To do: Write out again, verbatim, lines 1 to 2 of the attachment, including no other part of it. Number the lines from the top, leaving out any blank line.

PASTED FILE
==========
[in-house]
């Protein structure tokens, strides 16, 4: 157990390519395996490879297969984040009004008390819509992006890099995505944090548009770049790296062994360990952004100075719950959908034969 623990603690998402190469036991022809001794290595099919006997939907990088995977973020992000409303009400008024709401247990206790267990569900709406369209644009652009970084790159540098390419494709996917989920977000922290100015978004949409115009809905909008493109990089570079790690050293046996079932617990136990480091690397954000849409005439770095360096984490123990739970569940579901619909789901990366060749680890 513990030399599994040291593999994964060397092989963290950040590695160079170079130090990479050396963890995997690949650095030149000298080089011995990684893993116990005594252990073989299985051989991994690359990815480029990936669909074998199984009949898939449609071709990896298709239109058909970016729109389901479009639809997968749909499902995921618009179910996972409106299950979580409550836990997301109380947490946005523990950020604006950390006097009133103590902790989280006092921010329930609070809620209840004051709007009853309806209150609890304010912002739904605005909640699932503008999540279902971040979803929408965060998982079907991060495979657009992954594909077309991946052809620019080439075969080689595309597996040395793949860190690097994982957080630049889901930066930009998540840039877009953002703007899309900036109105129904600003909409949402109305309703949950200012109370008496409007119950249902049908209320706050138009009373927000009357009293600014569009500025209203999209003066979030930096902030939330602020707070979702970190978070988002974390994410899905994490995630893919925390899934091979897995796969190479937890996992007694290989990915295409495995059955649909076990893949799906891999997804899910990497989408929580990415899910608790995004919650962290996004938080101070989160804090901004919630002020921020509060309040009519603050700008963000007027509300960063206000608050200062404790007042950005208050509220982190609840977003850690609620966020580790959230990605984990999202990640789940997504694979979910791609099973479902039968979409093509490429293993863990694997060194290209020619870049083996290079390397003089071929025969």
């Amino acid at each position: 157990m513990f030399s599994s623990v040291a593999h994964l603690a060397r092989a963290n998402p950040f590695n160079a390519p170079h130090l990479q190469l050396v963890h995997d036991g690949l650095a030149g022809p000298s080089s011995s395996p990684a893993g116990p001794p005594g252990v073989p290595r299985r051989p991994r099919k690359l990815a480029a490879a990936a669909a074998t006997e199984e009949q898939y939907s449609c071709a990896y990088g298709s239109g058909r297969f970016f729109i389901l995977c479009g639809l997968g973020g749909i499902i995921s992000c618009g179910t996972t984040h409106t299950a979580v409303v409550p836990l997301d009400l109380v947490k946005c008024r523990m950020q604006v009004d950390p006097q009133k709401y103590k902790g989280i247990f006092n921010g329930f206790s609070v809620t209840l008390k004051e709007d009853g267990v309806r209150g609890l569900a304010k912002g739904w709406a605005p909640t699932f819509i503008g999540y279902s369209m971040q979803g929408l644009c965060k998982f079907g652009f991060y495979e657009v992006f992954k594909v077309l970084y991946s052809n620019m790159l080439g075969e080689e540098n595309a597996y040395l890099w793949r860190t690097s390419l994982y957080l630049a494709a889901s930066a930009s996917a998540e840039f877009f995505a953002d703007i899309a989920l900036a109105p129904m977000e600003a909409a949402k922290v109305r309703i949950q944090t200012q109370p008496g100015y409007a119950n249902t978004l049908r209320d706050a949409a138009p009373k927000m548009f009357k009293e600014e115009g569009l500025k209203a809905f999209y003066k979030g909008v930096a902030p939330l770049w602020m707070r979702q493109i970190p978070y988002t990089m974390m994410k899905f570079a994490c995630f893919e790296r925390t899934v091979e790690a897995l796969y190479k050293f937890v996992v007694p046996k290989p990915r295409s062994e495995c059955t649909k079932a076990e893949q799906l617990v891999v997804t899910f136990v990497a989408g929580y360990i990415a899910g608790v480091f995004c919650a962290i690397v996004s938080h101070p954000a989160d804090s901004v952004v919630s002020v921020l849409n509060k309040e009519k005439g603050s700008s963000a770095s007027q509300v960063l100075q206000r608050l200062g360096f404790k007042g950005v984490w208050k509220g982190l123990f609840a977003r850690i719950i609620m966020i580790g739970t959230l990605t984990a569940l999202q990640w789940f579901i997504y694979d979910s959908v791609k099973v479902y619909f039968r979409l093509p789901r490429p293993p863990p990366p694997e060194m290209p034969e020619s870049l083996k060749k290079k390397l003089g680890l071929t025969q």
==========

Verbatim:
[in-house]
């Protein structure tokens, strides 16, 4: 157990390519395996490879297969984040009004008390819509992006890099995505944090548009770049790296062994360990952004100075719950959908034969 623990603690998402190469036991022809001794290595099919006997939907990088995977973020992000409303009400008024709401247990206790267990569900709406369209644009652009970084790159540098390419494709996917989920977000922290100015978004949409115009809905909008493109990089570079790690050293046996079932617990136990480091690397954000849409005439770095360096984490123990739970569940579901619909789901990366060749680890 513990030399599994040291593999994964060397092989963290950040590695160079170079130090990479050396963890995997690949650095030149000298080089011995990684893993116990005594252990073989299985051989991994690359990815480029990936669909074998199984009949898939449609071709990896298709239109058909970016729109389901479009639809997968749909499902995921618009179910996972409106299950979580409550836990997301109380947490946005523990950020604006950390006097009133103590902790989280006092921010329930609070809620209840004051709007009853309806209150609890304010912002739904605005909640699932503008999540279902971040979803929408965060998982079907991060495979657009992954594909077309991946052809620019080439075969080689595309597996040395793949860190690097994982957080630049889901930066930009998540840039877009953002703007899309900036109105129904600003909409949402109305309703949950200012109370008496409007119950249902049908209320706050138009009373927000009357009293600014569009500025209203999209003066979030930096902030939330602020707070979702970190978070988002974390994410899905994490995630893919925390899934091979897995796969190479937890996992007694290989990915295409495995059955649909076990893949799906891999997804899910990497989408929580990415899910608790995004919650962290996004938080101070989160804090901004919630002020921020509060309040009519603050700008963000007027509300960063206000608050200062404790007042950005208050509220982190609840977003850690609620966020580790959230990605984990999202990640789940997504694979979910791609099973479902039968979409093509490429293993863990694997060194290209020619870049083996290079390397003089071929025969």